After you get to the top of climbing, you find yourself out of the woods and on a grassy plain. There are three trails. One small dirt trail goes back into the woods, another small trail goes higher up still, and the main trail continues straight on into the sunny plains. Continue on Matt Davis (the sunny straight path). I was actually thankful for getting out of the woods into the hot sun. Call me crazy but I needed a break from climbing up stairs as much of an achievement as it was. The trail continues all the way in and out of wooded areas for about 2 miles where you have to cross Panoramic to the Pantroll Station. But along the much easier 2 miles, be sure to admire the views. Stinson Beach is to your right and San Francisco is straight ahead.

Matt Davis Trail as it finishes the ascent and through grass and wildflowers.

A view of the city from Matt Davis.

Shortly before reaching the Panoramic/Pantroll Station crossing, you will see the following sign:

Toward the beginning of Matt Davis, you will also come across this tree:
Gladly but unfortunately at the same time, we did not encounter rattlers or any wildcats, but we did see the below gardener snake.

There is a bench towards the crossing as well, just a matter of yards later you must cross the hwy to the station. Be careful! At Pantroll station, you have many options. You can stop and eat, fill up with water, ask the rangers questions, use the restrooms or continue on to many different trails. For the purpose of this blog and our trip, continue on to Steep Ravine Trail. This is the most famous section of the loop. It contains a trip into the darkly shaded forest where waterfalls, more bridges, fallen redwoods, and a 10 foot ladder climb awaits you. .8 miles through the trail you find yourself along side a small waterfall and the top of 10 foot ladder.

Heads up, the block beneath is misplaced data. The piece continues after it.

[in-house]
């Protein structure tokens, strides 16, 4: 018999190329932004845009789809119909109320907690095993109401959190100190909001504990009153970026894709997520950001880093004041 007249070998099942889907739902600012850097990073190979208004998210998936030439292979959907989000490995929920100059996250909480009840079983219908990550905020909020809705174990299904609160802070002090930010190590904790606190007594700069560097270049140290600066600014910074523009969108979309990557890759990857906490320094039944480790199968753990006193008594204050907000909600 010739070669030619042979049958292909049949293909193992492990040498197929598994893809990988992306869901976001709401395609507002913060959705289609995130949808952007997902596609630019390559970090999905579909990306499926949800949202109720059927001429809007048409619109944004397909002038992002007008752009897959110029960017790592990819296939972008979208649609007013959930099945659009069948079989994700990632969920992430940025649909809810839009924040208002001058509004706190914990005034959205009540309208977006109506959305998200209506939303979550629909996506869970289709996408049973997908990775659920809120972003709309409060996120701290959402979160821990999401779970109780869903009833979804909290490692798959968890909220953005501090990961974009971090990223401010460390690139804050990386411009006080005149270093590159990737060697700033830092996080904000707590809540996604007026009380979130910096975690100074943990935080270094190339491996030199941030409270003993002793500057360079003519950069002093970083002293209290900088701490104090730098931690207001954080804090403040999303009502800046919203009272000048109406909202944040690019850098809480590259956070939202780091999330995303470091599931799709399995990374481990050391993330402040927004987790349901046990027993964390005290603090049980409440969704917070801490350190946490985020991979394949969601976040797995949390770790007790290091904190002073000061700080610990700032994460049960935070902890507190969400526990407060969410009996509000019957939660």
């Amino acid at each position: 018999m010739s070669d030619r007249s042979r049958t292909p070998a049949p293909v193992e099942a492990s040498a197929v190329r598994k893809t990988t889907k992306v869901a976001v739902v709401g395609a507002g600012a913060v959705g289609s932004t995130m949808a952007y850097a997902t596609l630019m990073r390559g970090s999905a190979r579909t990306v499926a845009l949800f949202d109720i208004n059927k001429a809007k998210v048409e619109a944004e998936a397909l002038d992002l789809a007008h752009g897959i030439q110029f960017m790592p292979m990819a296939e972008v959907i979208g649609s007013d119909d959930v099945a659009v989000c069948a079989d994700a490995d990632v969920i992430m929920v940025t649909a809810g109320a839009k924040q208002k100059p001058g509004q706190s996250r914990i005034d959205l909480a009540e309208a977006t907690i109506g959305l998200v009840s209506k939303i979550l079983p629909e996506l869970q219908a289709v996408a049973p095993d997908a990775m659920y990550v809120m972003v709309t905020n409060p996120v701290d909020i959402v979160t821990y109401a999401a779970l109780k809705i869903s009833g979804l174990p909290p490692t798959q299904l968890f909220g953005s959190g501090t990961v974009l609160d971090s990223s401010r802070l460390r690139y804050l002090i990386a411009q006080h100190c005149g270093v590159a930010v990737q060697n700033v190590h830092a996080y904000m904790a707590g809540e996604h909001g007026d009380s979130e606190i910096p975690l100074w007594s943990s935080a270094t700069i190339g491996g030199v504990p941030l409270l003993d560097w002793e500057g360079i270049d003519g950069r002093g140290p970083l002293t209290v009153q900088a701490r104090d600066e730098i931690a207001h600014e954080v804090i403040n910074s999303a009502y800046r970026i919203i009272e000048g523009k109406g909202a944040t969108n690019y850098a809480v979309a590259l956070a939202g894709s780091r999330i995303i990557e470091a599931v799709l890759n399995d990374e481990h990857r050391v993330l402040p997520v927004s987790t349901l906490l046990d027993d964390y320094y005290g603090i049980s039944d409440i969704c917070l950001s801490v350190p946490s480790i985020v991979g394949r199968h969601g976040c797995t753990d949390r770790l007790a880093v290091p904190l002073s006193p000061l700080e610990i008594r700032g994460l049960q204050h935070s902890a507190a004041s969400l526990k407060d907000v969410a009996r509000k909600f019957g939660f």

The ladder may be a bit uneasy for those scared of heights (I am included) but is fairly sturdy and safe as long as you hang on. My only pet peeve for those of us climbing DOWN the ladder is there is only one hand rail, I would feel safer knowing there was two. I did not even use the rail, I simply climbed downwards like a regular ladder as the use of one rail was not enough. Admire the falls, take a few pictures and onwards you go, you are now a bit over halfway through the loop.

The redwoods resemble those at Muir Woods throughout this section and you may feel both admiration and sadness for those trees who are fallen over each other on the flank of the trails.

Soon though, you will junction with Dipsea trail. Dipsea is a well known trail that contains miles upon miles of trail. We also hiked it at Muir Woods. Dipsea is not contiguous however. You will see a "Caution: High Voltage" section (bummer! I thought this was supposed to be nature!), continue to your right - this is Dipsea. Dipsea ascends for a short ways and then flattens. Dipsea continues and you must cross the Hwy once again. The last mile or so is either downhill or flat on crushed rocks with bushes on both sides. Directly in front is the Pacific - what a view, if it wasn't for the noise of the nearby Hwys, it would be damn perfect. The trail dips back into the woods before ending back on the other side of the fire station. Hopefully the trail was worth it. I know it was despite the breeze-less heat and dehydration (I actually drank more all of my 2 liter camelbak bladder bag shortly before the end of the trail). Enjoy the beautiful sunset on the curvy cliffside roads of Hwy 1 as you drive back toward the city.

Monday, April 7, 2008

Mt. Diablo - Donner Canyon Falls Trail

"To understand water is to understand the cosmos,
the marvels of nature, and life itself."
-Masaru Emoto, The Hidden Messages of Water

Locale: Mt Diablo State Park (North Section), Clayton, Contra Costa County, CA
Date: Sunday, April 6, 2008
Duration: Approx. 5.5+ miles, took us around 4 hours
Price: Free
All in all: Don't go chasing waterfalls this time of year BUT still a great hike.
Rating: ***